Blessed Odo's is aptly named. This parish is not named after St Odo of Cluny, but after Blessed Odo of Cambrai. So, we do not even rise to the level of a capital “S” saint, merely a blessed, which seems very appropriate for a humble parish. Blessed Odo's is not small in size and property but meek in affect and enormous of heart. Blessed Odo's is in a depressed neighborhood with an active transient and homeless population, surrounded by section 8 housing. Our grounds are open and a kind of oasis where a number of homeless people take advantage of the green trees and relatively safe atmosphere. It seems absolutely fitting that a church would be a safe island in the midst of so much hopelessness. That sounds poetic and beautiful in print, but in reality it is quite messy and time-consuming. We feed them and allow some of them to spend the night if they don't cause trouble and follow our directions. One rule is that they must leave the grounds at sunrise. Hopefully, this will give the reader enough background for what followed after the morning Mass of Scolding, of which I wrote previously.
Immediately after the Mass ended, I walked into the office to be met by frowning secretaries: “One of the homeless was walking toward the chapel as I drove in this morning.” “Yes. There are shopping carts all over the place.” chimed in another secretary. “Someone really needs to do something about this.” Both looked at me, and we all knew exactly who the someone was. I turned on my heel, went into my office and hung up my vestments. And then went out directly toward the chapel to do some scolding of my own.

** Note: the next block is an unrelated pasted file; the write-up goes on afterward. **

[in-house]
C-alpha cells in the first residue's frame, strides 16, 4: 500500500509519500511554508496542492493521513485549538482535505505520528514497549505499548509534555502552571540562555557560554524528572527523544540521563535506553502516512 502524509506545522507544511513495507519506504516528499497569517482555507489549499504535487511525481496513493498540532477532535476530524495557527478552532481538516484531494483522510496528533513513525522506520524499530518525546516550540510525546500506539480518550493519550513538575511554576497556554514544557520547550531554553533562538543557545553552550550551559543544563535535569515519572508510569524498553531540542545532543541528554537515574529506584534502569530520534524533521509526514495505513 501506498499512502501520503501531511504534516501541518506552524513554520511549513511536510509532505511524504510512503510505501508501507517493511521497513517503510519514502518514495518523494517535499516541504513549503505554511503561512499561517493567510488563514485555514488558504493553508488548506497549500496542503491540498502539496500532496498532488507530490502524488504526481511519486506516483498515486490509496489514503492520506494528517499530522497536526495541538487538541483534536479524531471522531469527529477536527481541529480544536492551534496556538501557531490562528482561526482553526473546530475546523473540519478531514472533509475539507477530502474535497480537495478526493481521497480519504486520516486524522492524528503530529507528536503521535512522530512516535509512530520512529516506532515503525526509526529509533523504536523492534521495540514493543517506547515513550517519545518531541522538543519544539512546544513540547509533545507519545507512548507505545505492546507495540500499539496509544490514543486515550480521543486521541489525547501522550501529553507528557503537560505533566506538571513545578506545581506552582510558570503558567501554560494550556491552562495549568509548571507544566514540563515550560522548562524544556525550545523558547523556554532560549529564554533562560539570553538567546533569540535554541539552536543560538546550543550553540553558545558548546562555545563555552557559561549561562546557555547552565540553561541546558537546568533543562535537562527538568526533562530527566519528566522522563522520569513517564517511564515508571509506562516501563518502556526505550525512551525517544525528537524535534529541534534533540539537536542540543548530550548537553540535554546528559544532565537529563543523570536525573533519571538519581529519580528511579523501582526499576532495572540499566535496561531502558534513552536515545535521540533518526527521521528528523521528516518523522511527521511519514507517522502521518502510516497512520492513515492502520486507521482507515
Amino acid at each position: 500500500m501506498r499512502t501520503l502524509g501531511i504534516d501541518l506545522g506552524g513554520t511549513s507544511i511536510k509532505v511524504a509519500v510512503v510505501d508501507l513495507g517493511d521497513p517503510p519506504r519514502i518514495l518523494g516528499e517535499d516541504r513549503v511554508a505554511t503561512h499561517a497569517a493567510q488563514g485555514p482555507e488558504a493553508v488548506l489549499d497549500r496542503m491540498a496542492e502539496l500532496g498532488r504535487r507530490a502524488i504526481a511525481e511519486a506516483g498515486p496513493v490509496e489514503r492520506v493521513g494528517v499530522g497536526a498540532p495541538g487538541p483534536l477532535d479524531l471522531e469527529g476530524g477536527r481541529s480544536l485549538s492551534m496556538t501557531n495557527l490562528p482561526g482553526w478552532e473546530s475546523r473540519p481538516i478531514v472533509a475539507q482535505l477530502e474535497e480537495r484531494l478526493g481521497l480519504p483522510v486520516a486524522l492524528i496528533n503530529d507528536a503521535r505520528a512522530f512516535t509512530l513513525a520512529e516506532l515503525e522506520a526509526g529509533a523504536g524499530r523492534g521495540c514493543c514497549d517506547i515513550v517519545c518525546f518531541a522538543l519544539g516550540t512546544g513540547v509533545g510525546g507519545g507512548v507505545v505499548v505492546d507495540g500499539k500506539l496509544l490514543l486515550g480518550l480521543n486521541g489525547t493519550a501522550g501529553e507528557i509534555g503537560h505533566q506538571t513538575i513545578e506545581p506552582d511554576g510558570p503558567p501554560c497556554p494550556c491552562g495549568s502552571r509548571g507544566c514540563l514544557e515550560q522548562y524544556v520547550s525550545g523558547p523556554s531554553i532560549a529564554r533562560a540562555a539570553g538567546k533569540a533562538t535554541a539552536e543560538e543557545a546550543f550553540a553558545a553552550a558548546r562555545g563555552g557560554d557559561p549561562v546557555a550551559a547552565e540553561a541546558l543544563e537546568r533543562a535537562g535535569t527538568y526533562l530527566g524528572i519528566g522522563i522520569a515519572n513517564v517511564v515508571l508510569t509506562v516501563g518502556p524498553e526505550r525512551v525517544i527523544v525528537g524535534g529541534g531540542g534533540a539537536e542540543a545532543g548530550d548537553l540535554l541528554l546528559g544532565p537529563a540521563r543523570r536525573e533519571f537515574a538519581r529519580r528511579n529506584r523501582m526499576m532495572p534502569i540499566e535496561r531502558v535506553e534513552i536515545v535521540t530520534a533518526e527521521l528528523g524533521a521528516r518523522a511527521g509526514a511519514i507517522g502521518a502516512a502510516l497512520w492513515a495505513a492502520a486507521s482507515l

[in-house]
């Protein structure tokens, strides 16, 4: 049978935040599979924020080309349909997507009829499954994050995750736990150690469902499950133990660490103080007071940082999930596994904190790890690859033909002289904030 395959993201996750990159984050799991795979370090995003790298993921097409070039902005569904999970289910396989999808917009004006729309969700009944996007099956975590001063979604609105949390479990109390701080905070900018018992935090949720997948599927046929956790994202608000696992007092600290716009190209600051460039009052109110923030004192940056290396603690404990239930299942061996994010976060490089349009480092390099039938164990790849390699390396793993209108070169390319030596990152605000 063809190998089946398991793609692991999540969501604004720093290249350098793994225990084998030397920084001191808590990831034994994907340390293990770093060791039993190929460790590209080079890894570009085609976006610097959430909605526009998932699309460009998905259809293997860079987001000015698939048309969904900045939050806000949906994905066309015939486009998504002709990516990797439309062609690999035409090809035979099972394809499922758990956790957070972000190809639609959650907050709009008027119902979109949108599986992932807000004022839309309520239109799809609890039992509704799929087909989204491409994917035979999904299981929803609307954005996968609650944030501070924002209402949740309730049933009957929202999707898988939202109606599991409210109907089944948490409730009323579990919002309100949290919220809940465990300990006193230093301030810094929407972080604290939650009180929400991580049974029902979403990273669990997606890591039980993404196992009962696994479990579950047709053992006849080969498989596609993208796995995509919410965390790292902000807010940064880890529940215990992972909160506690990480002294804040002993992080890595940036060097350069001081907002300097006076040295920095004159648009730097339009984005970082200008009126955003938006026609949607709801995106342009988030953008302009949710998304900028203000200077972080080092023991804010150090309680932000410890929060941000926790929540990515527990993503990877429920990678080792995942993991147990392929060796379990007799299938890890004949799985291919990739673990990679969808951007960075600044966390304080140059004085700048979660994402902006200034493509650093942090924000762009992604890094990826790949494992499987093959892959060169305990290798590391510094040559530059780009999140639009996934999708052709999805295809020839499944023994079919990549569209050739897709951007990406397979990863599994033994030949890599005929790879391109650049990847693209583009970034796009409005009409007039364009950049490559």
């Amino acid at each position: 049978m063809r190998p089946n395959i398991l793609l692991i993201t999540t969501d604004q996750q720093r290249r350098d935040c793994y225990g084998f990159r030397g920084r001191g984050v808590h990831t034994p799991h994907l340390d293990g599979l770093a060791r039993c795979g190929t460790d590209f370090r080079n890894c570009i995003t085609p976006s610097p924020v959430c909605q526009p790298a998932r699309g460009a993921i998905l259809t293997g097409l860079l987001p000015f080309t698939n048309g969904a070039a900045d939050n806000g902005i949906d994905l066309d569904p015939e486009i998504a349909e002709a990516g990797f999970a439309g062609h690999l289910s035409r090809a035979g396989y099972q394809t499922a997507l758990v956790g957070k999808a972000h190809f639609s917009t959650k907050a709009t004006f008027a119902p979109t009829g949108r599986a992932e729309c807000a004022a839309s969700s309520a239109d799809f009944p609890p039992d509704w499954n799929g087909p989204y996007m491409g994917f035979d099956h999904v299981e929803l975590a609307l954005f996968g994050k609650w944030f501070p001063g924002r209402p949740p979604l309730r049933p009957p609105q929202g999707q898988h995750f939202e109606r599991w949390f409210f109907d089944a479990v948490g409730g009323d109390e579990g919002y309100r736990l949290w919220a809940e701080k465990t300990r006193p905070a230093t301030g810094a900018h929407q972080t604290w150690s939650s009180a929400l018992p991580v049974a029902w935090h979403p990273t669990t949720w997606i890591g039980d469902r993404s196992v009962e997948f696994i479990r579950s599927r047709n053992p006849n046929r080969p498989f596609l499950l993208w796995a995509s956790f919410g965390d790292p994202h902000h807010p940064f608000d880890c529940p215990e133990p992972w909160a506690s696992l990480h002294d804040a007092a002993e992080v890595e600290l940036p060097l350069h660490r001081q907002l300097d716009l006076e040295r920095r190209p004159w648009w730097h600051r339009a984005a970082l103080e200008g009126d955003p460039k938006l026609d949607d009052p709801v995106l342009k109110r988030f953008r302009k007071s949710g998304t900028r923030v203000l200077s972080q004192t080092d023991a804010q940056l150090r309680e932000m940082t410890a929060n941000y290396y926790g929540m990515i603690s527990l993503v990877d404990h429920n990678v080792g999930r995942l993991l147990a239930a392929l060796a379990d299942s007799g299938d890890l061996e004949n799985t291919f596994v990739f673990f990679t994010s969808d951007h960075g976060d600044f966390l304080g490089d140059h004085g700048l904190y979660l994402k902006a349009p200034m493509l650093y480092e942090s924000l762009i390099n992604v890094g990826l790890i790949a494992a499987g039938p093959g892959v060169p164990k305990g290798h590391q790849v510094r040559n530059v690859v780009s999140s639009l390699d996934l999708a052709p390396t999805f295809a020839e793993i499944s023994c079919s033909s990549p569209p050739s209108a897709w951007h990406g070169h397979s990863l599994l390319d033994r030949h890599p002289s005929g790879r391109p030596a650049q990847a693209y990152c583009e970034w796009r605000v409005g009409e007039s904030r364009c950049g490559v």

I reached the chapel garden and saw Jane, one of our regulars, trying to manage a full shopping cart and a bicycle. She saw me and smiled, “I was just coming to look for you, 'cause I have a question.”
“Oh?” My scolding balloon was loosing air.
“Yes” She replied. “I have some Bible questions for you.”
“Oh?” I repeated. My scolding scenario was now overturned and frantically working to upright itself.
She took me to the armor of God passage in Paul's letter to the Ephesians in her new Bible that one of our deacons had given her. “I sometimes get angry with God” She said, “I don't know why he lets people suffer like this. He doesn't seem to care, but I know I must have faith, right? I try to practice that, but it is difficult sometimes.”
“Yeah, whatever.” I replied coldly. “Get you and your crap off of the church property. You know the rules!” Was that what I was supposed to say? Well, I didn't say that. Who could? Instead, I shared the Gospel with her, and I prayed with her. Prayed that she would find the inner-tube for her bicycle; prayed that God would increase her faith; prayed that the Lord would give her comfort and peace; prayed that God would give her understanding as she read her Bible; prayed that God would heal her feet and provide new shoes for her.” And then gently reminded her that she was supposed to be off the property in the morning, but she could rest her feet and get her stuff organized first. Should I have demanded even that? I don't know. It seems to me that we all need motivation to keep moving.
I came back into the office, and got the well-what-happened look from the secretaries. I told the story and then concluded (dramatically), “I told her to leave.” With the unspoken thought, “that's what you wanted, right?” Well, of course that's not what they wanted, when presented like that. Our secretaries are wonderful, loving women, who desire the Lord's grace for all. In fact they continually go out of their way to help people.
That's how we all are. That's how I am. We are quite ready to confront someone else, or to accuse someone else, but if we get face to face with them and hear their stories, our self-righteousness just melts away. We are face to face with a person, not a problem. And once we see that person as a person rather than as a problem, the encounter is much less likely to be an angry confrontation. Don't we see that in Jesus? Sure he confronted people, but he always treated them as people, not as obstacles to get past.
Note: This is a somewhat fictionalized retelling of a real event. A little liberty was taken for the sake of emphasis, and to keep private the identities of those involved. Beyond that, the basic story is true. See "Secretaries Validated" for the rest of the story.